AppEngine: Python 2.7, Django Custom Template Filters without webapp, errors and more

Part of the move from Python 2.5 to Python 2.7 on Google App Engine, included moving from Django 0.96 to Django > 1.2. Another part of moving, for me atleast, included leaving webapp behind. I moved to Django 1.3, but leaving webapp is a work in progress and a part of the topic of this post.

Webapp Django vs Django

AppEngines's Internal Django:

Webapp uses django to handle templating, however, this django version is an internal version(Let's call this "AppEngine's Internal Django"). This internal version may not support some of the features that a regular installation of Django templates would.

As of SDK 1.7.3, webapp is located in google.appengine.ext.webapp and the internal django is located at google.appengine._internal.django.

To use templates from webapp, one is expected to do the following
from google.appengine.ext.webapp import template

The webapp.template module is just a wrapper for Appengine's Internal Django templates. which are located at google.appengine._internal.django.template

To understand this, let us look at how Django Templates work in general.

How django.template works?
(sample code which shows how django.template works. For demonstration only. Not required for appengine. To test - Download and extract django, cd into django using terminal/cmd, run python. At the python prompt type in the following.)
from django.template import Template, Context

t = Template("<html><body>This is static data. This is {{ dynamicdata }}</body></html>")
somevariable="some value" 
c = Context({'dynamicdata':somevariable})
t.render(c)

This will output the following
This is static data. This is some value

There is support for providing external files(like "view.html"), to hold your template html, using django.template.loader.get_template.

This however involves, defining DJANGO_SETTINGS_MODULE, defining INSTALLED_APPS, TEMPLATE_DIRS, restructuring your project's folder structure etc.

To make things easier webapp.template acts as a wrapper for the above.

Using webapp.template
(sample code for demonstration, doesn't work at the command line)
from google.appengine.ext.webapp import template
somevariable="some value" 
output = template.render('templates/view.html', {'dynamicdata': somevariable })
print output

and templates/view.html would contain the required html.

 google.appengine.ext.webapp.template uses the internal django version at google.appengine._internal.django , to do your work. This means you do not have to directly import google.appengine._internal.django.

Library Django

Apart from the partial internal version of Django, App engine also includes various libraries. As of SDK 1.7.3, Django 0.96 to Django 1.4 versions are included in the library. These versions of Django, apparently include the entire Django framework. Let us call these versions as "Library Django".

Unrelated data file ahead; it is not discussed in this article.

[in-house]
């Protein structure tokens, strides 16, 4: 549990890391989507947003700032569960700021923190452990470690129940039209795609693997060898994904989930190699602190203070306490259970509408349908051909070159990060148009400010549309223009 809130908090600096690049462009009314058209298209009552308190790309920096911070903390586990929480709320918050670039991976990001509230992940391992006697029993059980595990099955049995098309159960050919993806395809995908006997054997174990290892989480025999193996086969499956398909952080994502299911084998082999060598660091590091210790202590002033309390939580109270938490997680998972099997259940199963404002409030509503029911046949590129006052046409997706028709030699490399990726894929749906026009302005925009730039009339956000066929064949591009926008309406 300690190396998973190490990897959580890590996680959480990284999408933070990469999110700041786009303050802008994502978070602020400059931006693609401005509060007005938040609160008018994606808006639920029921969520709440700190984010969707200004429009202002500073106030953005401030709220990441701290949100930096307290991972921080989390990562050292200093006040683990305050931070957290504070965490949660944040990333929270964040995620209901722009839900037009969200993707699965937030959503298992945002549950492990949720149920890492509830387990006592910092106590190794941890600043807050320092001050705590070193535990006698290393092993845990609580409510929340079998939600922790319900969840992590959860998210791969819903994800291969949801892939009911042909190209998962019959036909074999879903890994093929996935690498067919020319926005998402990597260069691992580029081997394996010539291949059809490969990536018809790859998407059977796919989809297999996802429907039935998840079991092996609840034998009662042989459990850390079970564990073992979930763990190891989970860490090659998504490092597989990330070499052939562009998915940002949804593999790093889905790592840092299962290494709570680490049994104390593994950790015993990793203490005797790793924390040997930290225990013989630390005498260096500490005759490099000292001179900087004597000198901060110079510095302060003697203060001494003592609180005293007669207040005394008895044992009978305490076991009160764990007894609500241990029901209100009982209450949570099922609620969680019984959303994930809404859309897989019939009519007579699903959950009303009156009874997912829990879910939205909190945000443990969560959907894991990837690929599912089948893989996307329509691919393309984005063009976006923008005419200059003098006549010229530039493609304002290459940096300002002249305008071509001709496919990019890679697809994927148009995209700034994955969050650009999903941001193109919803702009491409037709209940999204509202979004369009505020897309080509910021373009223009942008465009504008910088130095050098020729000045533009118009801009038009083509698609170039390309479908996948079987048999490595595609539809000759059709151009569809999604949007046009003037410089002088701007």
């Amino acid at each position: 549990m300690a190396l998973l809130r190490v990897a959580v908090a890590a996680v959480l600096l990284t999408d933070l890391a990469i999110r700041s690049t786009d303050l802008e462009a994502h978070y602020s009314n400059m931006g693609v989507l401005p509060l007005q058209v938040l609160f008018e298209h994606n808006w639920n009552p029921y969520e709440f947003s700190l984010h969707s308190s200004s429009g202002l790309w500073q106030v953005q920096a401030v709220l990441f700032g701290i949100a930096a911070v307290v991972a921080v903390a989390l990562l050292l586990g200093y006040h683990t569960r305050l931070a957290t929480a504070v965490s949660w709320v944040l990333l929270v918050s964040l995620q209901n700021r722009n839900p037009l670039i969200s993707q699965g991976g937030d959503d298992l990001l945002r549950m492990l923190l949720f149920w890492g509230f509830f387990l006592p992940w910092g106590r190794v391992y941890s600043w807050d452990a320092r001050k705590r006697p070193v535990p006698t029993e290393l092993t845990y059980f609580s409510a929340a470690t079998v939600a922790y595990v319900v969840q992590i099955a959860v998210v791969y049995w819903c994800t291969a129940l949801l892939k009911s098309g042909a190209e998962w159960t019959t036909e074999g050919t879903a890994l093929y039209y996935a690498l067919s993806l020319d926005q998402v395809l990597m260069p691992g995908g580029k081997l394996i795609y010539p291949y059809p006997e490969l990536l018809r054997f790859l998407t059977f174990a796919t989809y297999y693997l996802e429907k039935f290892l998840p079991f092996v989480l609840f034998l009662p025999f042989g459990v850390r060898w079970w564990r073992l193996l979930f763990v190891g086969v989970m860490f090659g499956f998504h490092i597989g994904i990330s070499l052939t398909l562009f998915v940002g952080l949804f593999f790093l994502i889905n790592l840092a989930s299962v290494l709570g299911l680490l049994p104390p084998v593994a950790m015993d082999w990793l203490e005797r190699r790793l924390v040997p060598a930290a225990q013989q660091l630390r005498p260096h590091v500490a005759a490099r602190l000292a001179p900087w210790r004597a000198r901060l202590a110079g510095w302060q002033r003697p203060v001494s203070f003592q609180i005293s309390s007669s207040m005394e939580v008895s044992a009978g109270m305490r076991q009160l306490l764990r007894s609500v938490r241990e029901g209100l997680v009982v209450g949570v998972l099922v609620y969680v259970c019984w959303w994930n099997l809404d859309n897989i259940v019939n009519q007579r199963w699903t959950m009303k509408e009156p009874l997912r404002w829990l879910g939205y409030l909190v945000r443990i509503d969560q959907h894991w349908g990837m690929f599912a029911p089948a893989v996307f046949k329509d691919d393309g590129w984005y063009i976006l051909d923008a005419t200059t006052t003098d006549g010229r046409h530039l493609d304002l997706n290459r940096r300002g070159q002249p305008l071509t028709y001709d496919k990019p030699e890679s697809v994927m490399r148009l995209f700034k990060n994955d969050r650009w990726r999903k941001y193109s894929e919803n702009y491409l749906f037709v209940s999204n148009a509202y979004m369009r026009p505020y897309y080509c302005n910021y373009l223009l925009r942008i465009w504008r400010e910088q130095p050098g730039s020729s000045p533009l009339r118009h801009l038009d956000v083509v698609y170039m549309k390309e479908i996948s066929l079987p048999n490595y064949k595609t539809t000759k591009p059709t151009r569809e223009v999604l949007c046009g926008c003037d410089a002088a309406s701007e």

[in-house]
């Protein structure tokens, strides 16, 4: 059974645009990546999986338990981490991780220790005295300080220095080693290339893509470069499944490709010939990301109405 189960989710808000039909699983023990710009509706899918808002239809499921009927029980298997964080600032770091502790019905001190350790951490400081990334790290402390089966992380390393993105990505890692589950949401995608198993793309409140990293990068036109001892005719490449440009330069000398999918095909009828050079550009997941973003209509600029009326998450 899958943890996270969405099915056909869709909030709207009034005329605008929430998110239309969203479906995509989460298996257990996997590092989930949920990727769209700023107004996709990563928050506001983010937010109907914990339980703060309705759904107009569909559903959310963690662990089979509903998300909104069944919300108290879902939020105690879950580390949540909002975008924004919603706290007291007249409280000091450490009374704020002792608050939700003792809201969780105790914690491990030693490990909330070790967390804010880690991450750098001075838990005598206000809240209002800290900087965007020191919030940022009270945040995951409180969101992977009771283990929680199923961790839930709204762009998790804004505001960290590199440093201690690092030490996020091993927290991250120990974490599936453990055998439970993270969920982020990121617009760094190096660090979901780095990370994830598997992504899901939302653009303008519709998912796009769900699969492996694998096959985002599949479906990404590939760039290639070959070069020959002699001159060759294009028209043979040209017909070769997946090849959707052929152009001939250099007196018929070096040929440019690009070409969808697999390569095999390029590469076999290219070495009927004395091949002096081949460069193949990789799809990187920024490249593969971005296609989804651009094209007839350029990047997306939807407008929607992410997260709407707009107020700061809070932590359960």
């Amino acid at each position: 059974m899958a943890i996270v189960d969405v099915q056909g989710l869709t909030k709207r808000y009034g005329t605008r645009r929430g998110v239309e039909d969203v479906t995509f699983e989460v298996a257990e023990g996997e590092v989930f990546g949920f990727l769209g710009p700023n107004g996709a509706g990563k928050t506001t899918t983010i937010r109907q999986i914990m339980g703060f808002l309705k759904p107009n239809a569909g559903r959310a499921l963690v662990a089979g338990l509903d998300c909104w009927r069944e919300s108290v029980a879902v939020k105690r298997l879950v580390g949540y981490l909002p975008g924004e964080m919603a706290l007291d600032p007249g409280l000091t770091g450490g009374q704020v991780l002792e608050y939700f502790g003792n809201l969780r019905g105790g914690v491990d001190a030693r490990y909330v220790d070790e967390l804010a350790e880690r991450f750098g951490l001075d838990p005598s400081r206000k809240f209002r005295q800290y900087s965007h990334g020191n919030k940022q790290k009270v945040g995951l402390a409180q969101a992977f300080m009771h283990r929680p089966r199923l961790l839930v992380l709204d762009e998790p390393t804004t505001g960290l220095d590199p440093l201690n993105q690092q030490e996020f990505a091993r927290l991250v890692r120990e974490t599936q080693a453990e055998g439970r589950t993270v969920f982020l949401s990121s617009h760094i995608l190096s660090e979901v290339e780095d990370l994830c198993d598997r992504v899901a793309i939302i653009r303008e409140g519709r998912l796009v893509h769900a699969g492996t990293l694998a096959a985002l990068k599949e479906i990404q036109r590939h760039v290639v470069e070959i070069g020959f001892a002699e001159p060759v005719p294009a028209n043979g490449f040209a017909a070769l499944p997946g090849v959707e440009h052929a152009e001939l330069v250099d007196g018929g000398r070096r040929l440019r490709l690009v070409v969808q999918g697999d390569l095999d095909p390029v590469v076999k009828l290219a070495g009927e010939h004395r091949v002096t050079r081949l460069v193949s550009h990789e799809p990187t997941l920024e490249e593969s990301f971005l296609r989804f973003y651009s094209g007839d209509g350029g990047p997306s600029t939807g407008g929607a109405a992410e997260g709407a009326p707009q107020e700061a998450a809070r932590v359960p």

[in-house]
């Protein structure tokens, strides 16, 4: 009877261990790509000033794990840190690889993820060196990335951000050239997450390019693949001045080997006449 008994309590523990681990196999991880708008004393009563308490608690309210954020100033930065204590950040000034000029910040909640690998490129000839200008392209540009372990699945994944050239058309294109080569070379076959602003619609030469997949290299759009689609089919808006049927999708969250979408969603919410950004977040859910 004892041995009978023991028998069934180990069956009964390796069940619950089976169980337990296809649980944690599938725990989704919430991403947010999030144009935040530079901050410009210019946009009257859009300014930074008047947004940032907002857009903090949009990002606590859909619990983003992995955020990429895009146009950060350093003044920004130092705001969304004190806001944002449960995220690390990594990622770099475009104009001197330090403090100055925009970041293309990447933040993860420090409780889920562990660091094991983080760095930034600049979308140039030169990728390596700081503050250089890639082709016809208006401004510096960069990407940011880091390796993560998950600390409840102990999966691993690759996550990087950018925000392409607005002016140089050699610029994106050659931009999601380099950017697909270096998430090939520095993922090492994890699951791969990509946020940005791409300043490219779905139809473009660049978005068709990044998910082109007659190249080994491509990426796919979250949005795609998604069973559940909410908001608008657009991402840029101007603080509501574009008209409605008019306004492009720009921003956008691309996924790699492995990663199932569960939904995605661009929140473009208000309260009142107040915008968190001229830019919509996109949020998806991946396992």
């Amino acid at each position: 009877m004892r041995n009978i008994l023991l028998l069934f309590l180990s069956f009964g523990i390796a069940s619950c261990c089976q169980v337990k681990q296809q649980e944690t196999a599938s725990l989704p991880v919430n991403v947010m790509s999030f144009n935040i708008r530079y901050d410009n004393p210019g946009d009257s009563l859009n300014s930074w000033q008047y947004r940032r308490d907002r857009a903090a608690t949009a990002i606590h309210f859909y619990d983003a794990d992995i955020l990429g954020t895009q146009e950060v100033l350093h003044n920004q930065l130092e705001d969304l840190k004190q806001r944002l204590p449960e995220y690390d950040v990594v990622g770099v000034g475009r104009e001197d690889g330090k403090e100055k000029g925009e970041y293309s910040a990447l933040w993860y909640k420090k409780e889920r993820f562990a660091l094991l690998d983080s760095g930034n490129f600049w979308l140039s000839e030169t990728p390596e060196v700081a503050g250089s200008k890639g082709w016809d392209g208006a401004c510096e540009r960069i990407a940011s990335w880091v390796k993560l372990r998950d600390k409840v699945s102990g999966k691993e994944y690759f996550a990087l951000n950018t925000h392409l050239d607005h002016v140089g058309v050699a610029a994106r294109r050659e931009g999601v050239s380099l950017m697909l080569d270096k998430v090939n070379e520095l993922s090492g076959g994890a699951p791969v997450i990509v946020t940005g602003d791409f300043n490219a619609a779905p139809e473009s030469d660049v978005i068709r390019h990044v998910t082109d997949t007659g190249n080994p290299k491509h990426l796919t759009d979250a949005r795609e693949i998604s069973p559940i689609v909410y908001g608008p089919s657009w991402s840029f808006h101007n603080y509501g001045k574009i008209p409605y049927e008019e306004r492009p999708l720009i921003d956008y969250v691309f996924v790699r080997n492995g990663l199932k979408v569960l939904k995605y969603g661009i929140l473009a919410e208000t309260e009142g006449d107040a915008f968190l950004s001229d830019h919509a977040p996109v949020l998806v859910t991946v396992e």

(Django is not fully compatible with Google's Datastore, but is with Google Cloud SQL.)

This library version of django, can be used by calling

import django

Which version of Django is used, depends upon app.yaml.

If the file app.yaml includes the following

app.yaml 
...
libraries:
- name: django
  version: "1.3"
...

In the above case, Django version 1.3 is used. The version number can be changed.

( Another method to import is using use_library

from google.appengine.dist import use_library
use_library('django', '1.3')
import django


This works in Python 2.5, but not  in Python 2.7 

On using in python 2.7, I get the following error 

File "google_appengine/google/appengine/dist/_library.py", line 190, in DjangoVersion
    import django
ImportError: No module named django


)

The topic of this post is using Custom Template Filters with Django Templates on Google App Engine.

The ways in which this can be done are.

1. Using AppEngine's Internal Django templates (webapp.template)

2. Using Django templates from Library Django (django.template)

Example One: Using AppEngine's Internal Django templates (webapp.template)

(My webapp implementation of custom template filters was based on an example from this 2008 blog post.)

Directory structure:
appname-root-directory/
    -filterdir/
        -customfilters.py
        -__init__.py
    -main.py
    -app.yaml
    -view.html
    -base.html  
 
app.yaml

application: appname
version: 1
runtime: python27
api_version: 1

threadsafe: true

handlers:
- url: /.*
  script: main.app

#end of app.yaml#

main.py should load webapp.template and register the filter by webapp.template.register_template_library('filterdir.customfilters'), where filterdir, is the directory where customfilters.py is located
main.py

from google.appengine.ext import webapp
from google.appengine.ext.webapp import template

webapp.template.register_template_library('filterdir.customfilters')


class Manager(webapp.RequestHandler):

  def template_print(self, template_file, template_values):
    self.response.headers['Content-Type'] = 'text/html; charset=utf-8'